I joined up this morning.

Hot-diggity, y'all.

Wednesday, April 02, 2014

Kickstart Crossed Genres

So, this magazine I edit for.  Crossed Genres.  How much have I told you about it?

Maybe I've mentioned it's the Future of Science Fiction.  (Though, to be fair, we have also been accused of trying to destroy the genre).

Maybe I've mentioned we published original fiction every month, much of it by new writers.

Maybe I've mentioned how many great writers we've had in our pages -- Sabrina Vourvoulias, Sandra McDonald, Nisi Shawl, Cat Rambo, Daniel Jose Holder , Alex Dally MacFarlane, and many others.

But what do I love most about our magazine?

Our progressive fiction.  Our commitment to increasing the representation of women, of PoC, of Queer characters and non-binary characters, disabled characters and non-American characters.  (Our future isn't filled with WASPy American males, and we like it that way.)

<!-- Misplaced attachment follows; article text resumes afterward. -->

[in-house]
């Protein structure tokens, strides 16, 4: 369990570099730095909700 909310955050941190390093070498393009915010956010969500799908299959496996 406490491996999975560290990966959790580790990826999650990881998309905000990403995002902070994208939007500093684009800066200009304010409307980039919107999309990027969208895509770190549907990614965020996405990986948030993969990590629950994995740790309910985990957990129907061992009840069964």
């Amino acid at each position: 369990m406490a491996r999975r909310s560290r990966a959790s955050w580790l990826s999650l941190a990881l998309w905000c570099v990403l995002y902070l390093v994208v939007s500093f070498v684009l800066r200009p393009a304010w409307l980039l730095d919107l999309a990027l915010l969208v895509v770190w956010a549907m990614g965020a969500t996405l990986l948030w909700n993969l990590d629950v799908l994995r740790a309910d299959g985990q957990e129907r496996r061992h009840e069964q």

Plus, we have just become a SFWA qualifying market.

Now you too can be a part of Crossed Genres.

We're running a Kickstarter.  See here for details, but the tl;dr: contribute money, from as little as a buck to as much as you like, and get fabulous prizes!

Chip in now.  Be the future you want to see!

Tuesday, April 01, 2014

Crossed Genres Issue # 16 Runaway

We've got some lovely stories this month.

"Heart-Beat Escapement" is a steampunkish story about a foundling child whose long-lost father shows up.

"Forge and Fledge" takes to the moons of Saturn, and the troubled life of a corporate orphan.